One June 12 Michael Arapoff tells the personal story of his father’s survival in the turbulent times between the Wars. Johann fled St. Petersburg in 1917 to escape the Bolshevik uprising. He travelled to Vladivostock and then into the Far East before boarding a ship to France and finally arriving in Berlin in 1919. He lived as a Russian Exile until 1943.

Clive Paton has called his lecture “Tonganui-Big South” which is a visionary concept of a major conservation project to bring birdsong back to the South Wairarapa. It involves the local community and committed landowners from Pukaha to Palliser and from Aorangi to Zelandia. With the survival of our native species under threat and increasing numbers of pests and predators the project is a beacon for hope. This lecture is on Wednesday 19 June.

The final lecture on 26th June will be given by Jim Dennison and Leanne Williams from the “Crystal Chain Gang” who are glass casters and is entitled “Light as a feather”. Operating from local premises they have established a critically  acclaimed practice that is supported by art galleries and private collectors throughout New Zealand and overseas. Working with glass the aspect of light has always been paramount and this practice has evolved to capture it in their bespoke chandeliers one of which is being designed for the Waihanga Centre.

The Café opens at 6 p.m. and the lectures are due to start at 6.30. A complementary glass of wine and nibbles will be served. The charge is $20 a head.

Maree’s musings

IS THERE A ROBOT FOR THAT?

Recently I’ve been able to get back to my customary daily walks after a period of enforced inactivity (a warning to my readers: avoid coming down with sciatica – it’s ghastly!). The return to exercise is bringing me much joy. There’s nothing like getting out on a glorious Martinborough morning and getting some exercise too. One such occasion recently – a Saturday – I came across about half a dozen others doing just that: we exchanged the usual greeting (“Cracker day!”) and continued on our ways. 

However, for me, there was a little heartbeat of sadness: the others were all accompanied by a dog or two. After 40 odd years, I no longer own one, and the walk got me thinking. Maybe I could invest in a toy one? Not a ‘toy breed’ as such, but an artificial one. A ‘robodog’! I confess the remainder of my walk that day passed in a thought blur as I mused on how that could happen. Modern society is awash with labour-saving technology; from relatively simple things like the pop-up toaster to automatic garage doors and so on; and there are robots slaving away in sometimes surprising environments. So why not a robot dog?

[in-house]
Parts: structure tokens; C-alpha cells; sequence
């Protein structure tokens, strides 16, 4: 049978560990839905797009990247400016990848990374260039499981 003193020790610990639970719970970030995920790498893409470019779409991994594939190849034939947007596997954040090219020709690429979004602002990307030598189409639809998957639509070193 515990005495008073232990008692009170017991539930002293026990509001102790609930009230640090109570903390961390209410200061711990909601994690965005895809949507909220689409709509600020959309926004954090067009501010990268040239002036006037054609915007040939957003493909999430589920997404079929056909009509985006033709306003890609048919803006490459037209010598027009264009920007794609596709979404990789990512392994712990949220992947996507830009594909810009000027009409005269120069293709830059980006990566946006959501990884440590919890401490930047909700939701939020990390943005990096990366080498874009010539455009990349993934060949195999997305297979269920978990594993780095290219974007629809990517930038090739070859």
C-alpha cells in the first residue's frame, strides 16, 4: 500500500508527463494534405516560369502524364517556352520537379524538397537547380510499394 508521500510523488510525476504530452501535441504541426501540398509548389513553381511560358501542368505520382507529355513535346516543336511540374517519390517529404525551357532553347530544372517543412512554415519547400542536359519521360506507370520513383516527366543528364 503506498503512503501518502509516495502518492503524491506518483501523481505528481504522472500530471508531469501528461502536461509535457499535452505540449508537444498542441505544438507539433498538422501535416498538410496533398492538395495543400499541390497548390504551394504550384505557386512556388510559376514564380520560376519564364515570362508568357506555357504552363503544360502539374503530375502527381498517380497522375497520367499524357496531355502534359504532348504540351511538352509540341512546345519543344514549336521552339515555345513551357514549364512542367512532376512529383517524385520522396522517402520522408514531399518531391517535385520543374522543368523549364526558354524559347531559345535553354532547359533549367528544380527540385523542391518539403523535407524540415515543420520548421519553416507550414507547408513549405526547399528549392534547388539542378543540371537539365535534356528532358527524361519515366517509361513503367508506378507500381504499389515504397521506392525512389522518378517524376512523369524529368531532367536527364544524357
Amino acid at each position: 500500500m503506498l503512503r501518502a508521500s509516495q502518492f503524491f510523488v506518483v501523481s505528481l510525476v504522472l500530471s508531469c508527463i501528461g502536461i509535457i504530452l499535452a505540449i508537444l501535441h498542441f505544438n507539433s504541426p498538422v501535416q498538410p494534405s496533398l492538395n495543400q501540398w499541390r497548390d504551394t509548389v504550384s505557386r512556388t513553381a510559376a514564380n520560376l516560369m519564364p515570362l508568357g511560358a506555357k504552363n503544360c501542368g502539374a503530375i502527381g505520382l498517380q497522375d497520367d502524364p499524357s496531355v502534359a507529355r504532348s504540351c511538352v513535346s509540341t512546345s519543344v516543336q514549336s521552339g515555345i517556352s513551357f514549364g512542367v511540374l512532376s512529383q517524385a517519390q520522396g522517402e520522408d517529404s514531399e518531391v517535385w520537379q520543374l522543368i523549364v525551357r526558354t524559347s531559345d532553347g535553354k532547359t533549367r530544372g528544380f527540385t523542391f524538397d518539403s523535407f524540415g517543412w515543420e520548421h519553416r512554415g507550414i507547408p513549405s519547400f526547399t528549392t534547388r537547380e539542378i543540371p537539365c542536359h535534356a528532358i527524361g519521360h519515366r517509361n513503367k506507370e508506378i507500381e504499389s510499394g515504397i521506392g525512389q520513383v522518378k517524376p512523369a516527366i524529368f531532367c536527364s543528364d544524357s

Later, I googled (smartphone – there we go again) ‘robot’ and discovered it derives from the Slavic word robota which means work. Of course that word was not part of my Whippet’s vocabulary ( they’re the laziest breeds on the planet), but she did have her uses. Not many, I must confess. Dogs are a great conversation opener for a start, and naturally a robot version would work superbly with that, but without the drawbacks associated with the usual living model. For starters, there could still be the motivation for exercise, which might need working on initially. To help with that, however, there’s the thought of controlling your (and ‘her’) pace and without having to stop every metre or so for a sniff or a pee. No racing up to other dogs, attempting to chase cats or chooks or absolutely HAVING to eat that discarded pie-crust while almost dislocating your own shoulder into the bargain. And no need to incorporate a ‘motion’ while in motion if you get my drift. … Continue Reading